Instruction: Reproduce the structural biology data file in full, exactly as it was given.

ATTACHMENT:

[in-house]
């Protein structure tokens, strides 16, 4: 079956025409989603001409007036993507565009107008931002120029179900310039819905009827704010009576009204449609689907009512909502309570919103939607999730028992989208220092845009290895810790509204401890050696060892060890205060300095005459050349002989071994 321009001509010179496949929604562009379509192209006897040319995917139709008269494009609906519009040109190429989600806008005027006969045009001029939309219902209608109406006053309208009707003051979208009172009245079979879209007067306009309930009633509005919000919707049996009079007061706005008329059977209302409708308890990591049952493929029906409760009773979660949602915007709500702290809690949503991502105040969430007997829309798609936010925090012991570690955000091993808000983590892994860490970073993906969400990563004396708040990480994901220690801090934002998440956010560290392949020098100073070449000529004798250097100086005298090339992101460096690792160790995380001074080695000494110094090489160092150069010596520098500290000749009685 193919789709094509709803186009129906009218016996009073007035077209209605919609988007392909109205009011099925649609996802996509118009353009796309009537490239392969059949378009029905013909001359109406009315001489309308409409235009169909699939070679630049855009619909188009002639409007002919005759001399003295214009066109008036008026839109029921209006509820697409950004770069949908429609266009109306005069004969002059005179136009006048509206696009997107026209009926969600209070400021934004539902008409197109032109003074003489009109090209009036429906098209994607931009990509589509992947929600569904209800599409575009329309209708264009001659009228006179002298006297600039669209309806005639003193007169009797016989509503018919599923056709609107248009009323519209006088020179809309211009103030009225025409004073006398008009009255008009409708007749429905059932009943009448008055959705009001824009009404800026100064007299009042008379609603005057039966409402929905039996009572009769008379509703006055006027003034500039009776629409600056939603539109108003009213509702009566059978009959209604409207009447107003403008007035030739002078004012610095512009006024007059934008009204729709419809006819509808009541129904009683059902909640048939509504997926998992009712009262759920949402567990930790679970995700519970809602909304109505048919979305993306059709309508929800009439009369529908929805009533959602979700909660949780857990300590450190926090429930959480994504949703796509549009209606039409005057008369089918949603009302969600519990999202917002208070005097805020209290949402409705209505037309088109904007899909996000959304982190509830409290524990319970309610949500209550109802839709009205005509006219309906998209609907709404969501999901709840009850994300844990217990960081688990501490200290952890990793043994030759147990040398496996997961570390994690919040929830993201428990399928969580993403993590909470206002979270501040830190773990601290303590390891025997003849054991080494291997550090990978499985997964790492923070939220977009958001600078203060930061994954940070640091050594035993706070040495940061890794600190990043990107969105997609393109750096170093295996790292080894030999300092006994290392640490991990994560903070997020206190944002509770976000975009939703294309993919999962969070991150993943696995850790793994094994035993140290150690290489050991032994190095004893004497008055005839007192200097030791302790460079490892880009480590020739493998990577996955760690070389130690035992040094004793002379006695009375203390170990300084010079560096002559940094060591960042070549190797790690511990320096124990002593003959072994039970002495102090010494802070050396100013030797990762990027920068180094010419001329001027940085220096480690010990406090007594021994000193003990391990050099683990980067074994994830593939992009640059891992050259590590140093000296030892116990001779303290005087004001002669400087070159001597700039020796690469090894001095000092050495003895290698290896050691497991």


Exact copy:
[in-house]
């Protein structure tokens, strides 16, 4: 079956025409989603001409007036993507565009107008931002120029179900310039819905009827704010009576009204449609689907009512909502309570919103939607999730028992989208220092845009290895810790509204401890050696060892060890205060300095005459050349002989071994 321009001509010179496949929604562009379509192209006897040319995917139709008269494009609906519009040109190429989600806008005027006969045009001029939309219902209608109406006053309208009707003051979208009172009245079979879209007067306009309930009633509005919000919707049996009079007061706005008329059977209302409708308890990591049952493929029906409760009773979660949602915007709500702290809690949503991502105040969430007997829309798609936010925090012991570690955000091993808000983590892994860490970073993906969400990563004396708040990480994901220690801090934002998440956010560290392949020098100073070449000529004798250097100086005298090339992101460096690792160790995380001074080695000494110094090489160092150069010596520098500290000749009685 193919789709094509709803186009129906009218016996009073007035077209209605919609988007392909109205009011099925649609996802996509118009353009796309009537490239392969059949378009029905013909001359109406009315001489309308409409235009169909699939070679630049855009619909188009002639409007002919005759001399003295214009066109008036008026839109029921209006509820697409950004770069949908429609266009109306005069004969002059005179136009006048509206696009997107026209009926969600209070400021934004539902008409197109032109003074003489009109090209009036429906098209994607931009990509589509992947929600569904209800599409575009329309209708264009001659009228006179002298006297600039669209309806005639003193007169009797016989509503018919599923056709609107248009009323519209006088020179809309211009103030009225025409004073006398008009009255008009409708007749429905059932009943009448008055959705009001824009009404800026100064007299009042008379609603005057039966409402929905039996009572009769008379509703006055006027003034500039009776629409600056939603539109108003009213509702009566059978009959209604409207009447107003403008007035030739002078004012610095512009006024007059934008009204729709419809006819509808009541129904009683059902909640048939509504997926998992009712009262759920949402567990930790679970995700519970809602909304109505048919979305993306059709309508929800009439009369529908929805009533959602979700909660949780857990300590450190926090429930959480994504949703796509549009209606039409005057008369089918949603009302969600519990999202917002208070005097805020209290949402409705209505037309088109904007899909996000959304982190509830409290524990319970309610949500209550109802839709009205005509006219309906998209609907709404969501999901709840009850994300844990217990960081688990501490200290952890990793043994030759147990040398496996997961570390994690919040929830993201428990399928969580993403993590909470206002979270501040830190773990601290303590390891025997003849054991080494291997550090990978499985997964790492923070939220977009958001600078203060930061994954940070640091050594035993706070040495940061890794600190990043990107969105997609393109750096170093295996790292080894030999300092006994290392640490991990994560903070997020206190944002509770976000975009939703294309993919999962969070991150993943696995850790793994094994035993140290150690290489050991032994190095004893004497008055005839007192200097030791302790460079490892880009480590020739493998990577996955760690070389130690035992040094004793002379006695009375203390170990300084010079560096002559940094060591960042070549190797790690511990320096124990002593003959072994039970002495102090010494802070050396100013030797990762990027920068180094010419001329001027940085220096480690010990406090007594021994000193003990391990050099683990980067074994994830593939992009640059891992050259590590140093000296030892116990001779303290005087004001002669400087070159001597700039020796690469090894001095000092050495003895290698290896050691497991």